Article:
Summer of ’16

As most of you already know,  both of us launched IDAM in September 2015. From the first order, we knew we’re in this for the long run. This is it! IDAM is going to go places, be a part of every household and we’re going to make sure of that. We have one goal – bringing ethical, sustainable and contemporary home design to the masses!

We all realise, starting your own enterprise is a commitment of a lifetime. There are no Sundays, there is no in-time or out-time. You work 24/7. You basically give up your 9-5 job for a 24/7 job.Plans to study further abroad together was a frequent topic of discussion during those innumerable carpool days. However, When IDAM came into existence, we knew there wasn’t a possibility of us leaving for a year to pursue further studies. Instead, we decided to enhance our skills and techniques through a summer school at the University of Arts, London.

Designing For Surface Decoration

Tutor :  Dominique L’olive

As she walked into the room, there was a whole new wave of energy. She noticed two Indian girls and immediately put on Nucleya’s Laung Gawacha (it’s her current favourite),but her all time favourite is Eena Meena Deeka. A phenomenal lady who made sure every student identified their own style and technique and created their final projects. She was a constant motivation throughout. In fact, she even kickstarted a classmate’s business where she used her surface decoration techniques and designed cloth bags.

Here is an overview of all that we learnt :

Stamping, Stenciling and dry brush painting were a few of the major techniques that we covered. We took different waste materials and used bleach around it to create grid patterns and the illusion of dark and light.

Coming into our second week, we entered a territory we had never ventured into but thoroughly enjoyed it. 

Japanese Woodblock Printing

Tutor : Peter

Woodblock printing had been used in Japan for centuries to print books, long before the advent of movable type, but was widely adopted in Japan during the Edo period (1603-1868). Although similar to woodcut in Western printmaking in some regards, the moku-hanga technique differs in the way that it uses water-based inks—as opposed to western woodcut, which often uses oil-based inks. The Japanese water-based inks provide a wide range of vivid colors, glazes, and transparency.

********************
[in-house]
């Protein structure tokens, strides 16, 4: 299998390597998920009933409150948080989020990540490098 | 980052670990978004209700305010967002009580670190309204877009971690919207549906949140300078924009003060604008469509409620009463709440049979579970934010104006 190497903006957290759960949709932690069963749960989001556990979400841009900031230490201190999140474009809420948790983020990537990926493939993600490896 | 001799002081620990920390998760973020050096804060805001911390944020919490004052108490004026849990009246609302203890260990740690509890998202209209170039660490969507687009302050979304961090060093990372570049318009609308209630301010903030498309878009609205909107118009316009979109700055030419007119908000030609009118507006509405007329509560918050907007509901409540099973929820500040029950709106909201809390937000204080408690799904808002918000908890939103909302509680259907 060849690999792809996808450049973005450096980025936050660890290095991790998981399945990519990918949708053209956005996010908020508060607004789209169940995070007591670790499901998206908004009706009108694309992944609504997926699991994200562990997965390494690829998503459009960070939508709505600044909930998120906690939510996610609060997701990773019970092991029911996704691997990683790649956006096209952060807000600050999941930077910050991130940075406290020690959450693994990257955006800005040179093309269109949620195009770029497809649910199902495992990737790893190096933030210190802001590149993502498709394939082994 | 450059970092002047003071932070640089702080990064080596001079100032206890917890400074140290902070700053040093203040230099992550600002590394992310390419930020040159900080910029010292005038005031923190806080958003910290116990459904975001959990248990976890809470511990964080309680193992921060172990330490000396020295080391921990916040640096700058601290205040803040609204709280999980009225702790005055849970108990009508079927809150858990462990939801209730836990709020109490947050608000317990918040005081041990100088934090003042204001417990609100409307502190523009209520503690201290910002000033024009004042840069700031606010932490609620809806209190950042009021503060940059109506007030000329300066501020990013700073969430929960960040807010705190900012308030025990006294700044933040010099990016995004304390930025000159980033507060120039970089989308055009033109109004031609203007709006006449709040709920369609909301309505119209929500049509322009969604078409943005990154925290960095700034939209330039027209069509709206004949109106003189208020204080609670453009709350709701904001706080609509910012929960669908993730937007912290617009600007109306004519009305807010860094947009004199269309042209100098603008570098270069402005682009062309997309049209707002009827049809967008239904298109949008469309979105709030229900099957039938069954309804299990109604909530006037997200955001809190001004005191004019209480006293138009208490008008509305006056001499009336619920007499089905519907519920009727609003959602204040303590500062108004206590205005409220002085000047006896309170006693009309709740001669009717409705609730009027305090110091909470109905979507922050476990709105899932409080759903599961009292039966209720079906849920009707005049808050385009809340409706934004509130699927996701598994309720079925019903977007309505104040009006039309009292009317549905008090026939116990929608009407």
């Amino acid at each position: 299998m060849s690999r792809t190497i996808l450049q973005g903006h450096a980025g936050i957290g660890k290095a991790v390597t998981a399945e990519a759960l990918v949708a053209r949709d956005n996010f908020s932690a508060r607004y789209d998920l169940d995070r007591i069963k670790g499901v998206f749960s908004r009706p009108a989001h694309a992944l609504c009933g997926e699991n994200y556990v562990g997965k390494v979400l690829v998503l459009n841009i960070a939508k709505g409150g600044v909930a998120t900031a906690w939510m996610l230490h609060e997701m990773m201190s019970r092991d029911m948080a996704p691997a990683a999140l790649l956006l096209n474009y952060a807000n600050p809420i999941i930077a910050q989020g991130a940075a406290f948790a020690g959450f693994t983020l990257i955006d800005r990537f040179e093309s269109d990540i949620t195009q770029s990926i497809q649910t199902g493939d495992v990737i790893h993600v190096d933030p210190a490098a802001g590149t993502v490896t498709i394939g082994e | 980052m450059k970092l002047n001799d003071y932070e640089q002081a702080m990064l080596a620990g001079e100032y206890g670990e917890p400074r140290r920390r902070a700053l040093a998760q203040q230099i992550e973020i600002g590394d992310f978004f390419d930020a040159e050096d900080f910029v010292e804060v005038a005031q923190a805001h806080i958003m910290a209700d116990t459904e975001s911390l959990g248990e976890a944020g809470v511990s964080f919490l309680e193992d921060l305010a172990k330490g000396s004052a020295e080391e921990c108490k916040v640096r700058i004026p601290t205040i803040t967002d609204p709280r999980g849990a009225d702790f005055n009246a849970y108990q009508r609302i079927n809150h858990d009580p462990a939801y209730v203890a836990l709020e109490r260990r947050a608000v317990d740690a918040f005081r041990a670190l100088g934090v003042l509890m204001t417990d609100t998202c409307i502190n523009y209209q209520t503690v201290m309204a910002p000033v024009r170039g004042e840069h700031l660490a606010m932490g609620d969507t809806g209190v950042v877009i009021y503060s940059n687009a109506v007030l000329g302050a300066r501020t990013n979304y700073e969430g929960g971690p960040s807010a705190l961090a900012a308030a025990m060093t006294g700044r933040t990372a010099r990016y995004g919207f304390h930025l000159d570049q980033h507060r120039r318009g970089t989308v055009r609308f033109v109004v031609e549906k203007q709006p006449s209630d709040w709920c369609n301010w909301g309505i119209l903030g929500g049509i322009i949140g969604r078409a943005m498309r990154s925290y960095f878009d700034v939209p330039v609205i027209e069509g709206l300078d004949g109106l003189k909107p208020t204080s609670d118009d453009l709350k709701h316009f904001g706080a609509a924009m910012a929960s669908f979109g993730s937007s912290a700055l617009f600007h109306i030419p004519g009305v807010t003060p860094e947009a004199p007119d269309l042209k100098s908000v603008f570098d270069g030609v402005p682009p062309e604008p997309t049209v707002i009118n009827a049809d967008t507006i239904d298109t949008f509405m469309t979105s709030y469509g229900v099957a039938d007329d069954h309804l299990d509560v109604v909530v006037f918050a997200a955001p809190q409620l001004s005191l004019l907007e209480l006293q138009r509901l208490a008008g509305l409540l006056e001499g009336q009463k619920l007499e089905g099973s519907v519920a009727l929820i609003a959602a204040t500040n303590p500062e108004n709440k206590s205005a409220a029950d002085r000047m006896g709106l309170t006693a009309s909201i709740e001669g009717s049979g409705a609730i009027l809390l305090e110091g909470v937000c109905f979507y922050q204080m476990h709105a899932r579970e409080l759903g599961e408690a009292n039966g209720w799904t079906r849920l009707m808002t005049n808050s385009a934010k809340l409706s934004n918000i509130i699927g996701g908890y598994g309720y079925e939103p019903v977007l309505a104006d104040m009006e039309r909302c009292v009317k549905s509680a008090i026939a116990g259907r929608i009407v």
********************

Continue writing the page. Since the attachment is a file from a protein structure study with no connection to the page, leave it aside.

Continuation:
The beauty of every class was the new set of people we met and interacted with – there were students who were young graduates as well as a middle aged man, learning to hone his skills. 

Peter was a passionate tutor. The intensity with which he explained each and every detailmade sure we aced it in our first time. . The time was less and there was too much to learn. It started with the basics explaining which tool was used for what. Then we went on to the paper. Each paper had to be dampened and then secured between old newspaper sheets and locked in an air tight container to retain the moisture. This procedure ensures that the print on the paper is done perfectly. We were then taught how to create the colour with oil paints and starch paste.

Here’s a look at the carvings and the prints we created thereafter.


Textile Print Design

Tutor : Lara Mantell

Screen printing is a process that was much closer to home. For those of you who aren’t aware, it’s the pintmaking technique that we usually use for all our prints. But a hands on experience with detailed procedure from creating the design to exposing a screen and mixing the colours and finally getting to printing it was a whole new addition of knowledge.

(Psst.. now we know for sure what’s possible even when our craftsmen don’t agree to experiment)


We’ve tried to summarize our learning experience, but feel free to shoot out any questions you have regarding the courses and our experiences. You can get in touch with us at

Until then,


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